I first posted this article on November 10, 2009. I just came across it again and, unfortunately, it still seems completely relevant. I would love your feedback to know if you think any of this has changed over the past two years.
Have you worked on a loan modification or a workout with your lender in an attempt to avoid foreclosure? Have you faxed pages and pages of information only to have them tell you they haven’t received it, or that you faxed them to the wrong number, or that you faxed the wrong documents??
Have you gone through the modification process but been denied without a clear explanation as to why? Have you received incompetence and indifference from your lender?
If you’ve jumped though all of their hoops only to come out frustrated with no work out, you’re not alone.
In the last year, Consumer Affairs has received hundreds of complaints from consumers who said they followed loan modification instructions, faxing requested documents repeatedly, only to have their applications disappear.
And, that’s not the end of the frustration. According to an article in the Huffington Post, mortgage companies are more likely to foreclose on homeowners than modify their loans because they make more money off foreclosures.
A servicer deciding between a foreclosure and a loan modification faces the prospect of near certain loss if the loan is modified and no penalty, but potential profit, if the home is foreclosed. What?
Loan servicing is the process by which a mortgage bank or subservicing firm collects the payment of interest and principal from borrowers.
When a homeowner is delinquent on a mortgage, the servicer must front the late payment to the investors. When a home is foreclosed, the servicer is typically first in line to recoup losses but, if a mortgage is modified, the servicer typically loses money that isn’t necessarily recoverable.
That’s part of the reason why the Obama administration created a $75 billion program, Making Home Affordable, to limit foreclosures. The money goes to servicers who successfully modify home loans, with the hope that the incentives to modify outweigh the incentives to foreclose.
Again I have to ask, “What?” Apparently, servicers are being paid tax payers’ dollars to “encourage” the servicers to help tax payers stay in their homes.
Typically, the loan servicer doesn’t own the loan. Servicers are companies, usually banks, hired to collect the money from the homeowner and deliver the funds to the investors who own the mortgage. The investors lose money if the property goes to foreclosure, the servicers (banks) do not.
Homeowners seeking to save their homes by modifying unaffordable loans typically deal with these servicers.
According to a National Consumer Law Center report, “servicers remain largely unaccountable for their dismal performance in making loan modification. Servicers have four main sources of income, listed in descending order of importance:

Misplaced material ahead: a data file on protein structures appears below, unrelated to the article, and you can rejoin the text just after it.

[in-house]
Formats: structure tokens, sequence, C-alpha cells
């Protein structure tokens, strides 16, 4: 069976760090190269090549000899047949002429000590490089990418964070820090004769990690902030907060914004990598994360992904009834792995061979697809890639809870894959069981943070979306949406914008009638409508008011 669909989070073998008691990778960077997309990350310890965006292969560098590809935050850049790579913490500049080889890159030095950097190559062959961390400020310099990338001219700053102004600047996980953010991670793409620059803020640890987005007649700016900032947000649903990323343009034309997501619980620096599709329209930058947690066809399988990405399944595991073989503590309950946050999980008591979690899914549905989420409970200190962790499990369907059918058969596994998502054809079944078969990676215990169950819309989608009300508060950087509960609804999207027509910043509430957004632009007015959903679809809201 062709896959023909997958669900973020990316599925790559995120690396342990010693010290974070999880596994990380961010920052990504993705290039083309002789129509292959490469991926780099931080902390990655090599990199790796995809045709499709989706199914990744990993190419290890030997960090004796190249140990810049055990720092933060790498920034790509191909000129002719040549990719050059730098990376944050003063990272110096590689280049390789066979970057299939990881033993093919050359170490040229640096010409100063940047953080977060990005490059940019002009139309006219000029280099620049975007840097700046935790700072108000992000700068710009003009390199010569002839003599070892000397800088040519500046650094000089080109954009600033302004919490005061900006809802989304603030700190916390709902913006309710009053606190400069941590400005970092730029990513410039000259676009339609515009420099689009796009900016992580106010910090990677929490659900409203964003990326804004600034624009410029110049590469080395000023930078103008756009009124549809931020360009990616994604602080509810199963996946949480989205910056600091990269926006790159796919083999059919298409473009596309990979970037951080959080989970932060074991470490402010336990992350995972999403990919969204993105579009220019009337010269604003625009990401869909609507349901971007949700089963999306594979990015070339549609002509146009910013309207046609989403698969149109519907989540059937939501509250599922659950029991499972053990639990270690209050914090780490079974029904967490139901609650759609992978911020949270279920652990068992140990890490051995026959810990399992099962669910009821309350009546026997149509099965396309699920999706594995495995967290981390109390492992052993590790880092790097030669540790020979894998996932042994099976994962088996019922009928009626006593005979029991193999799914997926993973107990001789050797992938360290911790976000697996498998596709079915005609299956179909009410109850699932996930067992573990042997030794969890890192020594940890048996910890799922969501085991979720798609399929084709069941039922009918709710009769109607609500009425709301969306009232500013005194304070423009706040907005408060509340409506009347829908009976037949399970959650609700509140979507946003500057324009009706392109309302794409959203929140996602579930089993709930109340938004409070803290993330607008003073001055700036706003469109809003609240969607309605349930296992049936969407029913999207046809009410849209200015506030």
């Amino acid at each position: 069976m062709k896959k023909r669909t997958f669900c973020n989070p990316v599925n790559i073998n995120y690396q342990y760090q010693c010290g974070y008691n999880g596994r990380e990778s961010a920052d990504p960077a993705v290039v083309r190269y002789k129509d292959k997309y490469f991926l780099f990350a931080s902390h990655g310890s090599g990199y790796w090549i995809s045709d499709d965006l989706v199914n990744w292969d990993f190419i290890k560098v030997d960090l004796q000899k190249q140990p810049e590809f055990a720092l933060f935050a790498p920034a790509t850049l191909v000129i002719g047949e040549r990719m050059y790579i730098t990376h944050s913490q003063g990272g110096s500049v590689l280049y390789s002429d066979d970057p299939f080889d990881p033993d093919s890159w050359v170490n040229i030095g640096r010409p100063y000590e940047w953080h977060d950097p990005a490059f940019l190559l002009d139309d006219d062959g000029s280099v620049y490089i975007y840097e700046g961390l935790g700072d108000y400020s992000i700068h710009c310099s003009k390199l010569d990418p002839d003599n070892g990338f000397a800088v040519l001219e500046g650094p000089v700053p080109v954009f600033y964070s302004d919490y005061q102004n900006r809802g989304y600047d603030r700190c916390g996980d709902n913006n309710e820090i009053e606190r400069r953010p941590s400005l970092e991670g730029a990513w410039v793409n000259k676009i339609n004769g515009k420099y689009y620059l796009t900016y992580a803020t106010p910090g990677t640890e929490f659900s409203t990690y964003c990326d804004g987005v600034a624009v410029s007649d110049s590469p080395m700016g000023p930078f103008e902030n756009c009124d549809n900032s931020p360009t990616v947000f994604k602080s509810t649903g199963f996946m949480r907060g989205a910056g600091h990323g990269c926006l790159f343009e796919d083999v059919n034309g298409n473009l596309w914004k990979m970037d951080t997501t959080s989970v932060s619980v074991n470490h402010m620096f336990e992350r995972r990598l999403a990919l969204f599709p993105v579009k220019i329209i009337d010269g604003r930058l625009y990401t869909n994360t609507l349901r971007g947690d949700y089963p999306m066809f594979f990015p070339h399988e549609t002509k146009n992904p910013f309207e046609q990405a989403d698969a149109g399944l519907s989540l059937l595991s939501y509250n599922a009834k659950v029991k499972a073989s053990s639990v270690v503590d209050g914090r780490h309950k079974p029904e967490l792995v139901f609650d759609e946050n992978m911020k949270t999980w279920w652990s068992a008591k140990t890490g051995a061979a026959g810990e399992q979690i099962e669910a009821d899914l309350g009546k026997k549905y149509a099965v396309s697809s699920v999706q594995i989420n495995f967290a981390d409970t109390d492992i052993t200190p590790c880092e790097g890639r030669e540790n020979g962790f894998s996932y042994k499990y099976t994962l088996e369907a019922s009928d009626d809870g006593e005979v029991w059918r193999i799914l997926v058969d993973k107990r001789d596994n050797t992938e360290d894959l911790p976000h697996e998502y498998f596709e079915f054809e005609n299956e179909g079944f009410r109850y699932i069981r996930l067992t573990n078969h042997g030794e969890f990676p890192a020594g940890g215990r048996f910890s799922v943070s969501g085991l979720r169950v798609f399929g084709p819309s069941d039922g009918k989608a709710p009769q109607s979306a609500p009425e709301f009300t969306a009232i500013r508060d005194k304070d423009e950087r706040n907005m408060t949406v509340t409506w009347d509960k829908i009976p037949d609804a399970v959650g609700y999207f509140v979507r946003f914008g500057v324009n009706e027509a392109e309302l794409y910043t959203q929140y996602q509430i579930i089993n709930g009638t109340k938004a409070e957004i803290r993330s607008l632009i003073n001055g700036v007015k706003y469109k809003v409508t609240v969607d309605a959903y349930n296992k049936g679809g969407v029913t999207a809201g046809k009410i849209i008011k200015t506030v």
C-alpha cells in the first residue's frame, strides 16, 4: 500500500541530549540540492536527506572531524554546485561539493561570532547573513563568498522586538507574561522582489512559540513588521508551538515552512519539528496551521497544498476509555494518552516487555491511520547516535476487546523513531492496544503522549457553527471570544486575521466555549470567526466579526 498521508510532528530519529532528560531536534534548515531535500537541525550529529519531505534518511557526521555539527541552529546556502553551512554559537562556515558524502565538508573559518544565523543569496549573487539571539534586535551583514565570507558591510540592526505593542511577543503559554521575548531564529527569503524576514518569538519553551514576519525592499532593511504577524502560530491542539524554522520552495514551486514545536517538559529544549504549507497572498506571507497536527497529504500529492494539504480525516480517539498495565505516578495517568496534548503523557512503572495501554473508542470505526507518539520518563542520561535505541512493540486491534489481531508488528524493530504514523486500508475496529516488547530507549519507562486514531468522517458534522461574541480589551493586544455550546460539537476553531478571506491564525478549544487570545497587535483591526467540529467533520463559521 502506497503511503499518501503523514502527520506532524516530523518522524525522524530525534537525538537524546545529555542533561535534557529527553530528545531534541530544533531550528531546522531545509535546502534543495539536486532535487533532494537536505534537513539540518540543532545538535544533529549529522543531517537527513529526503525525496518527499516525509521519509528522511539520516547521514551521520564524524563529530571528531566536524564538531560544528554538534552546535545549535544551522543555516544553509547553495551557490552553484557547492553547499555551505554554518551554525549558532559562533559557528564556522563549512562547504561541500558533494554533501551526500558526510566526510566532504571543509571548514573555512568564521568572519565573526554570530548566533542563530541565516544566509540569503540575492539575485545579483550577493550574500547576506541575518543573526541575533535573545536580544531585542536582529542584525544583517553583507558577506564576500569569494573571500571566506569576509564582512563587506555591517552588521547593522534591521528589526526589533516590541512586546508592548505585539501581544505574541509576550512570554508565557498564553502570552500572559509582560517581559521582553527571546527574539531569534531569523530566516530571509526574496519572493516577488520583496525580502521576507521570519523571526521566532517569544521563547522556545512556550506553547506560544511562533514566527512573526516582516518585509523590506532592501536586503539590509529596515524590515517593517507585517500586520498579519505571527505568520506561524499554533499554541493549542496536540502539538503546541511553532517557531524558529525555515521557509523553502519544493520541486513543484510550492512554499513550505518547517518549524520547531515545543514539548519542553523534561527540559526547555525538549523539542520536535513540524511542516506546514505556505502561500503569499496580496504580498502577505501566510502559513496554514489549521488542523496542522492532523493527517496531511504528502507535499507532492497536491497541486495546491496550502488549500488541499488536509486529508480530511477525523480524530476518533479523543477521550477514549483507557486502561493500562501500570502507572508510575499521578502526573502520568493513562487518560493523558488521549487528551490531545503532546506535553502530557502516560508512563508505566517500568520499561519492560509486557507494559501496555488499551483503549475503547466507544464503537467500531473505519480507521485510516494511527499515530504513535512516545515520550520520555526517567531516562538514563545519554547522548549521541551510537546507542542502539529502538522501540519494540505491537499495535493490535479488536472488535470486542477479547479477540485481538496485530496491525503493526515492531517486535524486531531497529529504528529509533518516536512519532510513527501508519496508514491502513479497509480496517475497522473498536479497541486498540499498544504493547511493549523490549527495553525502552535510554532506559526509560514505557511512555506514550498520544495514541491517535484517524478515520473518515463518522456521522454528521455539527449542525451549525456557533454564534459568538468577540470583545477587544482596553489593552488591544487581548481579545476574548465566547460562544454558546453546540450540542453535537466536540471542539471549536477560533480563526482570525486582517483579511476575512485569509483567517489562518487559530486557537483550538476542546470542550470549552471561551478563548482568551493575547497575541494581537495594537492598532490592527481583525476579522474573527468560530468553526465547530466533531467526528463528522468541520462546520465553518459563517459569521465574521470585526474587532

- The monthly servicing fee, a fixed percentage of the unpaid principal balance of the loans in the pool
- Fees charged borrowers in default, including late fees and process management fees
- Float income, or interest income from the time between when the servicer collects the payment from the borrower and when it turns the payment over to the mortgage owner, and
- Income from investment interests in the pool of mortgage loans that the servicer is servicing
Overall, these sources of income give servicers little incentive to offer sustainable loan modifications, and some incentive to push loans into foreclosure.
The monthly fee that the servicer receives based on a percentage of the outstanding principal of the loans in the pool provides some incentive to servicers to keep loans in the pool rather than foreclosing on them, but also provides a significant disincentive to offer principal reductions or other loan modifications that are sustainable on the long term. In fact, this fee gives servicers an incentive to increase the loan principal by adding delinquent amounts and junk fees.
Then the servicer receives a higher monthly fee for a while until the loan finally fails. Fees that servicers charge borrowers in default reward servicers for getting and keeping a borrower in default. As they grow, these fees make a modification less and less feasible.
The servicer may have to waive them to make a loan modification feasible but is almost always assured of collecting them if a foreclosure goes through.”
Let’s recap: The banks created impossible loans (increasing interest rates, interest only loans that convert to interest + principal) that ultimately caused homeowners to fail. When the homeowners could no longer repay these ridiculous loans , the banks cried so the government repaid the banks with the taxpayer’s money. Now that the banks were saved by our TARP money, they are profiting again by a fee system they created that pays them when homeowners fail.
Did I get that right?